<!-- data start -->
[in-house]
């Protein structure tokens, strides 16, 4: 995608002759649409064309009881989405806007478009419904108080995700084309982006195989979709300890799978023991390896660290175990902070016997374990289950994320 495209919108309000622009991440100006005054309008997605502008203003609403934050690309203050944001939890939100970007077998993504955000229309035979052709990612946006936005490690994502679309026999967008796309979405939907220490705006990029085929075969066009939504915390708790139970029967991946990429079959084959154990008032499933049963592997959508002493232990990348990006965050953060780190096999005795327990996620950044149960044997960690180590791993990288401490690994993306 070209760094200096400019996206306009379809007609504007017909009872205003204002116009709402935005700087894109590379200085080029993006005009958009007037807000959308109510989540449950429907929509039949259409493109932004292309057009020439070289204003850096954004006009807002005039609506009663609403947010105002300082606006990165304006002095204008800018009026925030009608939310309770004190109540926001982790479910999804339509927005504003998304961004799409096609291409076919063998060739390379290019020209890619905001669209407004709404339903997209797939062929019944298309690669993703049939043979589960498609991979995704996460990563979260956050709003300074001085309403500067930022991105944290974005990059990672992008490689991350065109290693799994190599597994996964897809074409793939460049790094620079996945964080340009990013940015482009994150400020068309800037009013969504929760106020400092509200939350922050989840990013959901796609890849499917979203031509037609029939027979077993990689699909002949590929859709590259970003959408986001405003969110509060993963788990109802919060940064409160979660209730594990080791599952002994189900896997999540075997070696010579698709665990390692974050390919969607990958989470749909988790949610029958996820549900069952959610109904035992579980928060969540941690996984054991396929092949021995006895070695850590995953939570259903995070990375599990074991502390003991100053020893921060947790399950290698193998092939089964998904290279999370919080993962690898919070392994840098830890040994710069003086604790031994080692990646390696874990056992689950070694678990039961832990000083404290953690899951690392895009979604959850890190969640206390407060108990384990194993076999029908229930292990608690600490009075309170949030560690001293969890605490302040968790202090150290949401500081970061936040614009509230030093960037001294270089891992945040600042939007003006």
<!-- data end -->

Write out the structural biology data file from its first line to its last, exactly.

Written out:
[in-house]
């Protein structure tokens, strides 16, 4: 995608002759649409064309009881989405806007478009419904108080995700084309982006195989979709300890799978023991390896660290175990902070016997374990289950994320 495209919108309000622009991440100006005054309008997605502008203003609403934050690309203050944001939890939100970007077998993504955000229309035979052709990612946006936005490690994502679309026999967008796309979405939907220490705006990029085929075969066009939504915390708790139970029967991946990429079959084959154990008032499933049963592997959508002493232990990348990006965050953060780190096999005795327990996620950044149960044997960690180590791993990288401490690994993306 070209760094200096400019996206306009379809007609504007017909009872205003204002116009709402935005700087894109590379200085080029993006005009958009007037807000959308109510989540449950429907929509039949259409493109932004292309057009020439070289204003850096954004006009807002005039609506009663609403947010105002300082606006990165304006002095204008800018009026925030009608939310309770004190109540926001982790479910999804339509927005504003998304961004799409096609291409076919063998060739390379290019020209890619905001669209407004709404339903997209797939062929019944298309690669993703049939043979589960498609991979995704996460990563979260956050709003300074001085309403500067930022991105944290974005990059990672992008490689991350065109290693799994190599597994996964897809074409793939460049790094620079996945964080340009990013940015482009994150400020068309800037009013969504929760106020400092509200939350922050989840990013959901796609890849499917979203031509037609029939027979077993990689699909002949590929859709590259970003959408986001405003969110509060993963788990109802919060940064409160979660209730594990080791599952002994189900896997999540075997070696010579698709665990390692974050390919969607990958989470749909988790949610029958996820549900069952959610109904035992579980928060969540941690996984054991396929092949021995006895070695850590995953939570259903995070990375599990074991502390003991100053020893921060947790399950290698193998092939089964998904290279999370919080993962690898919070392994840098830890040994710069003086604790031994080692990646390696874990056992689950070694678990039961832990000083404290953690899951690392895009979604959850890190969640206390407060108990384990194993076999029908229930292990608690600490009075309170949030560690001293969890605490302040968790202090150290949401500081970061936040614009509230030093960037001294270089891992945040600042939007003006």